How? There are many plant-based proteins now available on the market. Look for ones that utilize pea protein in combination with other rich plant-based protein sources such as ground flax seed, ground chia seeds, dried spinach, hemp protein powder, dried kale, organic sprouted legumes, beet powder, garbanzo beans, and quinoa. All together, these combination powders have the capability to provide a Spartan-size dose of plant-powered protein, probiotics, and even BCAAs. 

Related: 6 Things Every Plant-Based Athlete Should Know About Pea Protein

Nutrition summary: 3 tablespoons provide 160 calories, 9 grams of heart-healthy fats, 5 grams of protein, and 14 grams of carbs (12 of which come from fiber).

8. Legumes

Why? Plant-based, protein-rich, low cost. What’s not to love? For the athlete looking to optimize blood volume and blast muscles with oxygen, legumes (pinto, navy, kidney, blank) offer excellent nutritional value, including magnesium, potassium, folate, calcium, and iron.

How? Legumes are a great way to incorporate plant-based protein into your weekly menu.

TRY IT: 7 Simple Kidney Bean Recipes to Power Up Your Training

Nutrition summary: Beans vary, but ½ cup of black beans provides 114 calories, 0 grams of fat, 7.5 grams of protein, and 20 grams of carbs.

9. Black Bean Spaghetti

Why? We all love spaghetti, but we don’t always need the excess carbs. It also doesn’t hurt to have an extra source of protein. This is where black bean spaghetti comes in to save the day. Compared to an equivalent serving of regular pasta, black bean spaghetti has 18 fewer grams of carbohydrates and 18 more grams of protein. Plus, the bean power gives us 1267 milligrams of blood pressure-lowering potassium.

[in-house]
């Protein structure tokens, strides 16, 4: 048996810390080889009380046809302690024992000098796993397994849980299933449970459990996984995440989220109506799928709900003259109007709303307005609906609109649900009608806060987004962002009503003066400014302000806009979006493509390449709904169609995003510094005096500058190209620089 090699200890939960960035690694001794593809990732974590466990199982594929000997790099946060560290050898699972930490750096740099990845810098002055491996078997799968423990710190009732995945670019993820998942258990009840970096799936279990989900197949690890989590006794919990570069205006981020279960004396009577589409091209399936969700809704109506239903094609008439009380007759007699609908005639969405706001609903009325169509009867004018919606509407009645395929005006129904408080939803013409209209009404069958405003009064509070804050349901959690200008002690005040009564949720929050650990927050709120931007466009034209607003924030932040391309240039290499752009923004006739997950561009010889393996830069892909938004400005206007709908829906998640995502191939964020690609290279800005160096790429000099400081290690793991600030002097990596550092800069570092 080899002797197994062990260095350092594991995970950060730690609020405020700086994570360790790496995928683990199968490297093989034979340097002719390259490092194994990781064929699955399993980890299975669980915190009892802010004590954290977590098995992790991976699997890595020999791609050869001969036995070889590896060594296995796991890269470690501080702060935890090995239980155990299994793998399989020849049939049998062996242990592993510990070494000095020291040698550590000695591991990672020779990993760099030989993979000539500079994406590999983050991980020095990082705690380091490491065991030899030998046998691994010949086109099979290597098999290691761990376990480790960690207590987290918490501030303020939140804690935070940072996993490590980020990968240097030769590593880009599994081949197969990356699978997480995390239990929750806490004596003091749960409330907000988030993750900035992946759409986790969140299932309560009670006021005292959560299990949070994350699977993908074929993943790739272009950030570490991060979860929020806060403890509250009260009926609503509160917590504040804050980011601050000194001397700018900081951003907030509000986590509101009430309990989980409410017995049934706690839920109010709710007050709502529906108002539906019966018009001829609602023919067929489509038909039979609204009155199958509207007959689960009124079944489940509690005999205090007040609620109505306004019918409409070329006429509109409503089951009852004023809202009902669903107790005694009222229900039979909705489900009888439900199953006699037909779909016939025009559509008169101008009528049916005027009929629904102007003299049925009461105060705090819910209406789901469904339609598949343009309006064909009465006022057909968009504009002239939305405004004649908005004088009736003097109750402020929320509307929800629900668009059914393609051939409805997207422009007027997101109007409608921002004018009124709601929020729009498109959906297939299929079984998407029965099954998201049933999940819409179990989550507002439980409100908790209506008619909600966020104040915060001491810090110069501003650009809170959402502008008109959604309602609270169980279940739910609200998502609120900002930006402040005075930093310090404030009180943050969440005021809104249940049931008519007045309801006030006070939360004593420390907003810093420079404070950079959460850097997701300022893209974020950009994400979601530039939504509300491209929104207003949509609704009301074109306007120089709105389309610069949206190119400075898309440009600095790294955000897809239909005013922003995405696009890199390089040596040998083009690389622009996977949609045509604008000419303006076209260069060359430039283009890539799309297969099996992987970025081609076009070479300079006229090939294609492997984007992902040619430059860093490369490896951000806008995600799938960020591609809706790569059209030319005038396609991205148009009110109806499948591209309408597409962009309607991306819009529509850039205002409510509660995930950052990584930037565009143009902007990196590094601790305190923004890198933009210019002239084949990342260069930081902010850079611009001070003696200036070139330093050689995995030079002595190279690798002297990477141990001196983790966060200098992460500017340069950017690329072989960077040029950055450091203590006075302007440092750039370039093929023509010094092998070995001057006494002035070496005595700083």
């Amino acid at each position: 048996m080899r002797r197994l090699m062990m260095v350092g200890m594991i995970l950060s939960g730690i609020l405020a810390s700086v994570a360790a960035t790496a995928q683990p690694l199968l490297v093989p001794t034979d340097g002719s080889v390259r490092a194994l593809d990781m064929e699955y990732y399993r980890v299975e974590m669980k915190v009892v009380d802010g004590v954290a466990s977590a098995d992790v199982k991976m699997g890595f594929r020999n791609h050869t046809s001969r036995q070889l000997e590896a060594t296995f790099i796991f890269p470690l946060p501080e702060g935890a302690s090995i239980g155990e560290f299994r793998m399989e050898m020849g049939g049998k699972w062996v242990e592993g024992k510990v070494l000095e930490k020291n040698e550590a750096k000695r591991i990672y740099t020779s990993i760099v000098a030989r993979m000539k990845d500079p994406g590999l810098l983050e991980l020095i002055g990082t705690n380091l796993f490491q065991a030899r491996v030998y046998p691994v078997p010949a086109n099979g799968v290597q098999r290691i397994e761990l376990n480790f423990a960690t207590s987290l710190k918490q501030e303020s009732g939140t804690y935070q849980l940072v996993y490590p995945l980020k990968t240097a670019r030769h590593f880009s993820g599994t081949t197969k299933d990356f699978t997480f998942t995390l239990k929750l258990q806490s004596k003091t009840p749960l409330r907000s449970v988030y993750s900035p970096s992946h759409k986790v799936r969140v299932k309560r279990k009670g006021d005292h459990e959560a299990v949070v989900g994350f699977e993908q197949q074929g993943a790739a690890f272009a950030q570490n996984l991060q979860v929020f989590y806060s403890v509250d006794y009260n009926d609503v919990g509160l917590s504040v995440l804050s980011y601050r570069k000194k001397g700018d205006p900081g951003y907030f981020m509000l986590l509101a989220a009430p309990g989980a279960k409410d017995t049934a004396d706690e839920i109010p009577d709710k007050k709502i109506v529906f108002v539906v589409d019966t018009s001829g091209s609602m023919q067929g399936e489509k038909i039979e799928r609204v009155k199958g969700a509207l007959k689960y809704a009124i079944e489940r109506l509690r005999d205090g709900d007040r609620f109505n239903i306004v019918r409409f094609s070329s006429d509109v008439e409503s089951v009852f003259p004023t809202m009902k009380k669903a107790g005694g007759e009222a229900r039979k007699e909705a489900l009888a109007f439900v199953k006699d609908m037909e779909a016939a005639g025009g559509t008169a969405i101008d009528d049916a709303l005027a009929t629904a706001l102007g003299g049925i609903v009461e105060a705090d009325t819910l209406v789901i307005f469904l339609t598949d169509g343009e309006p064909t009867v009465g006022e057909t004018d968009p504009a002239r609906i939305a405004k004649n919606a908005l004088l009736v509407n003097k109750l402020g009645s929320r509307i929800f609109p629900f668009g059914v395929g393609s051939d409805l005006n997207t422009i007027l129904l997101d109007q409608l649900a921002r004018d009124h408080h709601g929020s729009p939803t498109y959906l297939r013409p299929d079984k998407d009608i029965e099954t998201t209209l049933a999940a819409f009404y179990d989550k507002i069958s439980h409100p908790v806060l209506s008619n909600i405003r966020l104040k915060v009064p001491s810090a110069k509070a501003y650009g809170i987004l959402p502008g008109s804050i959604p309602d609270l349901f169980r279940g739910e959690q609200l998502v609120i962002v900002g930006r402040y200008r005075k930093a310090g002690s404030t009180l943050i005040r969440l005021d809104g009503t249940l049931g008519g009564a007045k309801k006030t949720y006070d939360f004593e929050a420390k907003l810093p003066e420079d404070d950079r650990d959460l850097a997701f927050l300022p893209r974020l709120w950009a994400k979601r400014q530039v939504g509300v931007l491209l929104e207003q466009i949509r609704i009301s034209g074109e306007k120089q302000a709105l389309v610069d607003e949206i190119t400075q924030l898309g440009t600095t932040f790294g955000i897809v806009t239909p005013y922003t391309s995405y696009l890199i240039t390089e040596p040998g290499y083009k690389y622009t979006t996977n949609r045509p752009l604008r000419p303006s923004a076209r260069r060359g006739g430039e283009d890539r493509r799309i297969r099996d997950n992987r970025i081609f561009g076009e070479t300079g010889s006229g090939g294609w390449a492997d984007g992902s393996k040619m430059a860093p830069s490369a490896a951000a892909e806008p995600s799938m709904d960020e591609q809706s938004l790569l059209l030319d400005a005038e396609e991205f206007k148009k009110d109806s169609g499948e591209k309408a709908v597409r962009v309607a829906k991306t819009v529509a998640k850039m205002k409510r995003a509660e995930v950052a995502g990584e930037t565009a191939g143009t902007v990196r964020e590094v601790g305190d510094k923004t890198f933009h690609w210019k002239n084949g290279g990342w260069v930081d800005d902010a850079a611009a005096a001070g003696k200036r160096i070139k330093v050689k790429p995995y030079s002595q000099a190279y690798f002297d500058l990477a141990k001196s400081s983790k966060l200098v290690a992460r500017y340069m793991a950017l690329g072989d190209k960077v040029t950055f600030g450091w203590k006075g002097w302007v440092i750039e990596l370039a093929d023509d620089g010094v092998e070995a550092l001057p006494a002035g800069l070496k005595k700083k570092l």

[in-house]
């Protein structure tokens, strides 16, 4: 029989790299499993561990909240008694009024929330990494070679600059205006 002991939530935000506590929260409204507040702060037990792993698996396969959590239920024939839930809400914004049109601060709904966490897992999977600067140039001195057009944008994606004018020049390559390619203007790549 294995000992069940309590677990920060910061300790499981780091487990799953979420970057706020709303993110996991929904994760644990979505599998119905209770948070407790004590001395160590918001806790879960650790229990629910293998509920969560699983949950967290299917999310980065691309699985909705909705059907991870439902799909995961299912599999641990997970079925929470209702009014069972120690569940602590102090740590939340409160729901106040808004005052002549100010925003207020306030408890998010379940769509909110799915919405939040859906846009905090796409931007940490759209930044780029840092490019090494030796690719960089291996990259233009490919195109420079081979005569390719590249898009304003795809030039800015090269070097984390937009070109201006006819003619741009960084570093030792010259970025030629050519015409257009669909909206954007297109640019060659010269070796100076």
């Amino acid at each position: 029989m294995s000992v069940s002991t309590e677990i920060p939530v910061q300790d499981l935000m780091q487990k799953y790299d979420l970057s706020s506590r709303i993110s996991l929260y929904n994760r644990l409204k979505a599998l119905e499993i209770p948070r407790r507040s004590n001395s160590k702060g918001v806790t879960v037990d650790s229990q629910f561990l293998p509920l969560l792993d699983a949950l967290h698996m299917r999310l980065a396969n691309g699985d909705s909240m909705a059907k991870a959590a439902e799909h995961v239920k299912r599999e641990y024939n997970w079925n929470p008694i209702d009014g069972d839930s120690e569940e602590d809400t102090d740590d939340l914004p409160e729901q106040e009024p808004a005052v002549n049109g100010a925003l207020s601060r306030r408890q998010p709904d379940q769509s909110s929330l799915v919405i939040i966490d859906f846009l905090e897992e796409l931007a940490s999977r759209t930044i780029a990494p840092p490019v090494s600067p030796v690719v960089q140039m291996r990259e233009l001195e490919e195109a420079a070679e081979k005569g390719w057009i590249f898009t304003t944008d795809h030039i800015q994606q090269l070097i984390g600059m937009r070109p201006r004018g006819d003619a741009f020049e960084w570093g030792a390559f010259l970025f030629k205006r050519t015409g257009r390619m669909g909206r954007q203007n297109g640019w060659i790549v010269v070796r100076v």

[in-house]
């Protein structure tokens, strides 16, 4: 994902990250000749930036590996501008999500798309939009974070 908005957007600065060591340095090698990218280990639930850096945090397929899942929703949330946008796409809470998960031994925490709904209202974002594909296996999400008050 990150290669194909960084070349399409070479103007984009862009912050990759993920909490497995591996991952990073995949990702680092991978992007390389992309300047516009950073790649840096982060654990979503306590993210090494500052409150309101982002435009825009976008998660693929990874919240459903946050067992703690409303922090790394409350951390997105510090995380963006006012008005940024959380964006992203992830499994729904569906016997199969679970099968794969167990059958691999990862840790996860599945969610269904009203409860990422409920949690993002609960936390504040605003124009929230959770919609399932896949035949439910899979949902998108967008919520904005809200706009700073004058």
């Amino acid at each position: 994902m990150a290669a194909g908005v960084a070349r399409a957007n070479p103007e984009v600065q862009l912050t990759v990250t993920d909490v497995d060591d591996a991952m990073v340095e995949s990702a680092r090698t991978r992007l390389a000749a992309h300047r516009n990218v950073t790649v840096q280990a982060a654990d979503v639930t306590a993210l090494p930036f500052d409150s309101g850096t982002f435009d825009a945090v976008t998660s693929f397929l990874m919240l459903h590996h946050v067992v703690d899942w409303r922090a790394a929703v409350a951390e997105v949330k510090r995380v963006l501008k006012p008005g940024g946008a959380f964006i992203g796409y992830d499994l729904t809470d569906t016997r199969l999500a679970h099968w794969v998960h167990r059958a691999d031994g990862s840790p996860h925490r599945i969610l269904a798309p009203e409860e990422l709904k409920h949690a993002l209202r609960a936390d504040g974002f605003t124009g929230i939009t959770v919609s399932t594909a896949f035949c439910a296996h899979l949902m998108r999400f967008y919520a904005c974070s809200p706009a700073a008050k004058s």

How? Not only does black bean spaghetti provide excellent nutrition, it also cooks super fast. Bring the water to a boil, throw in the spaghetti, and boil for six to eight minutes. In other words: toss it in, run your best mile, and you’re back just in time. (Alternatively, do 100 burpees.) Top with pasta sauce, or — my favorite — pesto sauce.

Nutrition summary: 2 ounces dry provides 215 calories, 2 grams of heart-healthy fat, 25 grams of protein, and 23 grams of carbs (12 grams from fiber).

10. Pumpkin Seeds (Or Pumpkin Anything, Really)

Why? I don’t mean a pumpkin latte, donut, or muffin. But I do mean pumpkin seeds and any way that you can use canned pumpkin purée. Pumpkin is an excellent source of potassium, iron, and magnesium. If these are starting to sound repetitive as vitamins and minerals you should be eating frequently, good. I’ve done my job.

How? The next time that you carve a pumpkin, don’t toss the seeds. Instead, make some delicious treats. My favorite treat for fall is pumpkin chocolate chip cookies. I use 72% dark chocolate to reduce excess fat, and I usually cut the honey or maple syrup in half in this delicious recipe.

Nutrition summary: A 1-ounce serving of pumpkin seeds provides 163 calories, 10 grams of heart-healthy fats, 8.5 grams of protein, and 4 grams of carbs.